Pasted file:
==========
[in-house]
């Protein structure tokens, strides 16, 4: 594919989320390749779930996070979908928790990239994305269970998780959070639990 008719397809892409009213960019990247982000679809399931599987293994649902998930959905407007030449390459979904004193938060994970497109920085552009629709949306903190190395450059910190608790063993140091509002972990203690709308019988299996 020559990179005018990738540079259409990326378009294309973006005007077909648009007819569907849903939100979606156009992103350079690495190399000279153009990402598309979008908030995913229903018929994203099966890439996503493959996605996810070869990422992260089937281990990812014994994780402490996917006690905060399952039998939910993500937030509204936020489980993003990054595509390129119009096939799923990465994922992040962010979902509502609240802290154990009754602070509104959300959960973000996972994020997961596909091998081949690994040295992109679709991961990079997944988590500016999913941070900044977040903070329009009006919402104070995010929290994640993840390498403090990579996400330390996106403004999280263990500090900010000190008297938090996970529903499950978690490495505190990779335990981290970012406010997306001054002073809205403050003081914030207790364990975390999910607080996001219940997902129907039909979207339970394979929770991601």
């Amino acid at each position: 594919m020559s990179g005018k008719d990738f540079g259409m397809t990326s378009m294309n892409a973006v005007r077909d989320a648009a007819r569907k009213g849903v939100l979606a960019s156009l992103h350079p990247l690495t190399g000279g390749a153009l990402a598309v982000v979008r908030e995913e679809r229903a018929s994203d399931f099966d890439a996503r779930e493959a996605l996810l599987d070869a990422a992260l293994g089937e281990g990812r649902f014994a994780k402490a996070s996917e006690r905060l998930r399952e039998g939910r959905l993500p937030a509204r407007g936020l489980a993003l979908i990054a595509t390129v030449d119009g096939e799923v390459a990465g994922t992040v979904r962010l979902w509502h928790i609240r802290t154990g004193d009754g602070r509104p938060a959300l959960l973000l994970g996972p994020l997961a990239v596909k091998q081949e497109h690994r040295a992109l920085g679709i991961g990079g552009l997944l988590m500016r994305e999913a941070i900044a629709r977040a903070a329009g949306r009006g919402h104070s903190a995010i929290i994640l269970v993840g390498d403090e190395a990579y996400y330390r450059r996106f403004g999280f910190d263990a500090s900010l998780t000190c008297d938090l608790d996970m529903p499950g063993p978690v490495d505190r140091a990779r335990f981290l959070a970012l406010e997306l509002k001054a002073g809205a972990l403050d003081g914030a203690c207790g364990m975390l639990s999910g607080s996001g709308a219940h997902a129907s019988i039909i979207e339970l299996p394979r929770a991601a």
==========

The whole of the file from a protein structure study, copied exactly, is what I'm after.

[in-house]
């Protein structure tokens, strides 16, 4: 594919989320390749779930996070979908928790990239994305269970998780959070639990 008719397809892409009213960019990247982000679809399931599987293994649902998930959905407007030449390459979904004193938060994970497109920085552009629709949306903190190395450059910190608790063993140091509002972990203690709308019988299996 020559990179005018990738540079259409990326378009294309973006005007077909648009007819569907849903939100979606156009992103350079690495190399000279153009990402598309979008908030995913229903018929994203099966890439996503493959996605996810070869990422992260089937281990990812014994994780402490996917006690905060399952039998939910993500937030509204936020489980993003990054595509390129119009096939799923990465994922992040962010979902509502609240802290154990009754602070509104959300959960973000996972994020997961596909091998081949690994040295992109679709991961990079997944988590500016999913941070900044977040903070329009009006919402104070995010929290994640993840390498403090990579996400330390996106403004999280263990500090900010000190008297938090996970529903499950978690490495505190990779335990981290970012406010997306001054002073809205403050003081914030207790364990975390999910607080996001219940997902129907039909979207339970394979929770991601």
């Amino acid at each position: 594919m020559s990179g005018k008719d990738f540079g259409m397809t990326s378009m294309n892409a973006v005007r077909d989320a648009a007819r569907k009213g849903v939100l979606a960019s156009l992103h350079p990247l690495t190399g000279g390749a153009l990402a598309v982000v979008r908030e995913e679809r229903a018929s994203d399931f099966d890439a996503r779930e493959a996605l996810l599987d070869a990422a992260l293994g089937e281990g990812r649902f014994a994780k402490a996070s996917e006690r905060l998930r399952e039998g939910r959905l993500p937030a509204r407007g936020l489980a993003l979908i990054a595509t390129v030449d119009g096939e799923v390459a990465g994922t992040v979904r962010l979902w509502h928790i609240r802290t154990g004193d009754g602070r509104p938060a959300l959960l973000l994970g996972p994020l997961a990239v596909k091998q081949e497109h690994r040295a992109l920085g679709i991961g990079g552009l997944l988590m500016r994305e999913a941070i900044a629709r977040a903070a329009g949306r009006g919402h104070s903190a995010i929290i994640l269970v993840g390498d403090e190395a990579y996400y330390r450059r996106f403004g999280f910190d263990a500090s900010l998780t000190c008297d938090l608790d996970m529903p499950g063993p978690v490495d505190r140091a990779r335990f981290l959070a970012l406010e997306l509002k001054a002073g809205a972990l403050d003081g914030a203690c207790g364990m975390l639990s999910g607080s996001g709308a219940h997902a129907s019988i039909i979207e339970l299996p394979r929770a991601a």